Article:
Within the history config menu you will also see a listing of your recent page visits. The results are filtered by the "Current Product / Version" and "All" radio options. Clicking on the button will clear the history bar as well as the history kept in local storage.

If "All" is selected in the history config menu the checkbox option for "Show product details in the history bar" will be enabled. When checked, the product/version for each historic page will show alongside the page name in the history bar. Hovering the cursor over the page names in the history bar will also show the product/version as a tooltip.

Search and Filters

Both API docs and guides can be searched for using the search field at the top of the page.

On API doc pages there is also a filter input field that filters the member rows using the filter string. In addition to filtering by string you can filter the class members by access level and inheritance. This is done using the checkboxes at the top of the page.

The checkbox at the bottom of the API class navigation tree filters the class list to include or exclude private classes.

Clicking on an empty search field will show your last 10 searches for quick navigation.

API Doc Class Metadata

Each API doc page (with the exception of Javascript primitives pages) has a menu view of metadata relating to that class. This metadata view will have one or more of the following:

Expanding and Collapsing Examples and Class Members

Runnable examples (Fiddles) are expanded on a page by default. You can collapse and expand example code blocks individually using the arrow on the top-left of the code block. You can also toggle the collapse state of all examples using the toggle button on the top-right of the page. The toggle-all state will be remembered between page loads.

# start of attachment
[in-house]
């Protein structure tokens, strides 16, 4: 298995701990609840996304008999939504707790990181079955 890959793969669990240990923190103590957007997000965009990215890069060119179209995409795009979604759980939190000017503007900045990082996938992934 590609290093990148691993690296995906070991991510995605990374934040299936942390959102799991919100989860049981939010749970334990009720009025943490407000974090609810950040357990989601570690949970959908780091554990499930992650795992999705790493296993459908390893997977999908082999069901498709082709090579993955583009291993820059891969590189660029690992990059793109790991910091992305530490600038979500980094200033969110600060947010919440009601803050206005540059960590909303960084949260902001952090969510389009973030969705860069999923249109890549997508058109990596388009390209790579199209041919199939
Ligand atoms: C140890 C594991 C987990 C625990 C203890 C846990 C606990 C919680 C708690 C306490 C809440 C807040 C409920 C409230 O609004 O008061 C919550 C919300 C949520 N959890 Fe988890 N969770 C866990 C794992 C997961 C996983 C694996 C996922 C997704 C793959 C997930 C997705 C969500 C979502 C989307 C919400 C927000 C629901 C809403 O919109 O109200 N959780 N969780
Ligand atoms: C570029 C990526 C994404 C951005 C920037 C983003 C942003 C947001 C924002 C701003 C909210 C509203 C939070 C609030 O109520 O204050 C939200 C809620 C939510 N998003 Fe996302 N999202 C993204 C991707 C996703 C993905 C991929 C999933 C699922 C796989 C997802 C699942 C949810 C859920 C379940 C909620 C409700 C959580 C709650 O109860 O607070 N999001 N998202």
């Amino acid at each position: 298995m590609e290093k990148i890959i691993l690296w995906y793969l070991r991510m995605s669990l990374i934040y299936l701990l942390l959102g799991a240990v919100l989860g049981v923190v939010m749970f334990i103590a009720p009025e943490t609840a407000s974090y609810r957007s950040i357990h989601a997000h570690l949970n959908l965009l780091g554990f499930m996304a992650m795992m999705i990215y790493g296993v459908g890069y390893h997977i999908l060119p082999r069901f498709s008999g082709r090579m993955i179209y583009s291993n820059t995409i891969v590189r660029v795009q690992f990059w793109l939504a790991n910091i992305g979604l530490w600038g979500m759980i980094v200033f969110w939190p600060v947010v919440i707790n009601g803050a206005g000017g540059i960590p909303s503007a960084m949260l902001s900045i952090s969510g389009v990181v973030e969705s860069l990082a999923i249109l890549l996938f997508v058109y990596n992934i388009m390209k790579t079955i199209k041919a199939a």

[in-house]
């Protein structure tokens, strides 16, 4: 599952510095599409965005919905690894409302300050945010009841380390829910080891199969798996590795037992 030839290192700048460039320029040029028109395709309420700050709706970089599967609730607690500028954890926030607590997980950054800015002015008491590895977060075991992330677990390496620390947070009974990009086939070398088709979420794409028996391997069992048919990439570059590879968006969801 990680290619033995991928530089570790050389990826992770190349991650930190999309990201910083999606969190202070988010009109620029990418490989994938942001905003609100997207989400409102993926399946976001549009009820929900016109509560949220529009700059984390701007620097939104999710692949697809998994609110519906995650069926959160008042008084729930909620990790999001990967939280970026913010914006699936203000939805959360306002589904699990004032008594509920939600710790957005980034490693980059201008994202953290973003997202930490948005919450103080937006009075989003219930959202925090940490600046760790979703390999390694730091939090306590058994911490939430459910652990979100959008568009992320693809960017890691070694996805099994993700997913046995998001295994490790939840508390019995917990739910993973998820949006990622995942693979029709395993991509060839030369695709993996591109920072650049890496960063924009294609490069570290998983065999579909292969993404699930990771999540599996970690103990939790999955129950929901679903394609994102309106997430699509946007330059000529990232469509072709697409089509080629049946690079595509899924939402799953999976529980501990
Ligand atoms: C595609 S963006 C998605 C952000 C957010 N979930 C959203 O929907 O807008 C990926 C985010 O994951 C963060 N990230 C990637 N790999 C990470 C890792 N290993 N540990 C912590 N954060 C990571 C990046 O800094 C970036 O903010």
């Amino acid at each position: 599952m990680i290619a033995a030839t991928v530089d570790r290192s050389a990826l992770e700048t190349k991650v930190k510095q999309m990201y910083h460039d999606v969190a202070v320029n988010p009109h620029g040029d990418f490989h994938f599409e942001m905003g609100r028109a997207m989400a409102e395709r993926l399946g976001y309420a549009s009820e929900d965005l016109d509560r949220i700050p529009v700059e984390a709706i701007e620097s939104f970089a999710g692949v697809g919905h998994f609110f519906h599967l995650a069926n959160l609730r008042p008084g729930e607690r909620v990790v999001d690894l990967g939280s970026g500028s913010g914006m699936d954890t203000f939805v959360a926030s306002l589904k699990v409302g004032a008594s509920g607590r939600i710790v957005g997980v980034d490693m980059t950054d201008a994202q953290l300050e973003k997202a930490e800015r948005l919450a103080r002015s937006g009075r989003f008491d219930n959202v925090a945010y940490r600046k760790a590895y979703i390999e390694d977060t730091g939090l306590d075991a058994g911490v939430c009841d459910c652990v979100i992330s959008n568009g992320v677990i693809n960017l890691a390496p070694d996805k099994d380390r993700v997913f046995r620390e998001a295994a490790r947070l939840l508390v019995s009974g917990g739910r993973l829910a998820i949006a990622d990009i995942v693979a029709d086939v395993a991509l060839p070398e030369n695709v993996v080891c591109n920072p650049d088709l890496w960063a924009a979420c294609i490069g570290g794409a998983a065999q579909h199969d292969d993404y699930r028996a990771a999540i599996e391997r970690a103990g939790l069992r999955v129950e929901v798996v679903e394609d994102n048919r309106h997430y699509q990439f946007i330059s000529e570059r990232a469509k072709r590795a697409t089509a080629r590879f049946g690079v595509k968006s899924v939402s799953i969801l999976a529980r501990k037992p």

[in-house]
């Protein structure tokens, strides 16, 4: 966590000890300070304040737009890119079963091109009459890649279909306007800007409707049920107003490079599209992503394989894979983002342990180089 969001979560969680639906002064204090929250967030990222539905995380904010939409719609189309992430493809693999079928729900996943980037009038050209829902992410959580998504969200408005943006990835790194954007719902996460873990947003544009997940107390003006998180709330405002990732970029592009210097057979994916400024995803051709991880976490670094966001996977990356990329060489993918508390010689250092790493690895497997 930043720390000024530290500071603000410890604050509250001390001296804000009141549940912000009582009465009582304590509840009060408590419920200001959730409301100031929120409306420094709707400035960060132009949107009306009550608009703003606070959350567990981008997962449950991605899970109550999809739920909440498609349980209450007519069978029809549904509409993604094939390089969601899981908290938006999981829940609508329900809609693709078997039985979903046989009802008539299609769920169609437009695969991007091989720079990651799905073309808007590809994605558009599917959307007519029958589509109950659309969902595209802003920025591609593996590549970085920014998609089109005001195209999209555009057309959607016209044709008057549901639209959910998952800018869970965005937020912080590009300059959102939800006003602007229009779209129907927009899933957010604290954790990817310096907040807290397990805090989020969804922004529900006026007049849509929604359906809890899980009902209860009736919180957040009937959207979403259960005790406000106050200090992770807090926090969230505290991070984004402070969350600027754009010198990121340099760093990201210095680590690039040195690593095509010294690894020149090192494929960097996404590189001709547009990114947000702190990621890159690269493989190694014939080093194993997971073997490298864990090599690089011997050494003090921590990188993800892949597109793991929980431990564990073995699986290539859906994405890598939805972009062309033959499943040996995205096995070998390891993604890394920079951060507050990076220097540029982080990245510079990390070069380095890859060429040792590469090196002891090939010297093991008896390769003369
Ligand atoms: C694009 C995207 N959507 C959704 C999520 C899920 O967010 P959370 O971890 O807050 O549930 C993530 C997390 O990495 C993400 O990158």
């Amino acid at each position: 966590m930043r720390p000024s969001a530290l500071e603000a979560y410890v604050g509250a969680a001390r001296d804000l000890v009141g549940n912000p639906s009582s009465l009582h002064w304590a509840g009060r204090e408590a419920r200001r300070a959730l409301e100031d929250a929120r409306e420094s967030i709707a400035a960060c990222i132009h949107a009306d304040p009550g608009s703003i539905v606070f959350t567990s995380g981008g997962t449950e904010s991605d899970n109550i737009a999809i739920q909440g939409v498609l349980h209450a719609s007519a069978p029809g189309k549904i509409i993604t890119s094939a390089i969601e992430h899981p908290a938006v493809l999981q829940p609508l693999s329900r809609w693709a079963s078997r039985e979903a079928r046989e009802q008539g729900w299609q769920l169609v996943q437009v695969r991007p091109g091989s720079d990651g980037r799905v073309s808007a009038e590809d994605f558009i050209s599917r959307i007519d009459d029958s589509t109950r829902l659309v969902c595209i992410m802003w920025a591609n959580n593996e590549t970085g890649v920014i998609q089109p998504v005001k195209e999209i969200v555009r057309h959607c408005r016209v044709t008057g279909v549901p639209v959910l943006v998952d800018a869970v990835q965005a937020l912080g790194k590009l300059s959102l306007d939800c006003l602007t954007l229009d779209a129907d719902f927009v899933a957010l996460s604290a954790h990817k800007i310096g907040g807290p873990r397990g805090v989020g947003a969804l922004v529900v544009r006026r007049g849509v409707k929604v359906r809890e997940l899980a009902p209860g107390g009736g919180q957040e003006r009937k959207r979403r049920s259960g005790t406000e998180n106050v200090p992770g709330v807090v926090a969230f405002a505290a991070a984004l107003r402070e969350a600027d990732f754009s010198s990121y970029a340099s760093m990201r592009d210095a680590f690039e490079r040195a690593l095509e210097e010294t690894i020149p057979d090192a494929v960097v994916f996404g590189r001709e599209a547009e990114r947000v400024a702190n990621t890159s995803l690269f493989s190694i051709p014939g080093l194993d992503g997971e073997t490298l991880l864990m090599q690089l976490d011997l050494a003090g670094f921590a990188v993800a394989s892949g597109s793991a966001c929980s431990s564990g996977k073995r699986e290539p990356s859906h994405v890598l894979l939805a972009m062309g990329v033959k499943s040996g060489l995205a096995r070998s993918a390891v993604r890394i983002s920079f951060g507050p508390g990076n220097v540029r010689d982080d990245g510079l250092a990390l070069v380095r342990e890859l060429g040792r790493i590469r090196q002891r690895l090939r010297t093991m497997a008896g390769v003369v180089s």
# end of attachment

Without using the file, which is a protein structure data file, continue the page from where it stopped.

Class members are collapsed on a page by default. You can expand and collapse members using the arrow icon on the left of the member row or globally using the expand / collapse all toggle button top-right.

Desktop -vs- Mobile View

Viewing the docs on narrower screens or browsers will result in a view optimized for a smaller form factor. The primary differences between the desktop and "mobile" view are:

Viewing the Class Source

The class source can be viewed by clicking on the class name at the top of an API doc page. The source for class members can be viewed by clicking on the "view source" link on the right-hand side of the member row.

Sencha Cmd 6.x

Guides
API
top

Resource Management

Introduction

Web applications commonly include images and other non-code assets (such as video clips, data files, etc.) in addition to their JavaScript, HTML and CSS content. Sencha Cmd categorizes these additional assets as "resources" and provides several options for their management. The best way to understand these options is to start simple and grow the scenario one layer at a time.

Setup

To begin, let's generate a workspace that will contain all of the applications and packages that we're going to discuss below. You can do so by issuing the following commands via your CLI:

sencha -sdk /path/to/extjs6 generate workspace ./workspace

cd workspace

sencha generate app --ext --classic MyApp ./myapp

sencha generate app --ext UniversalApp ./myuniversalapp

sencha generate package arrow-button

Here's the resulting file structure for our workspace:

workspace build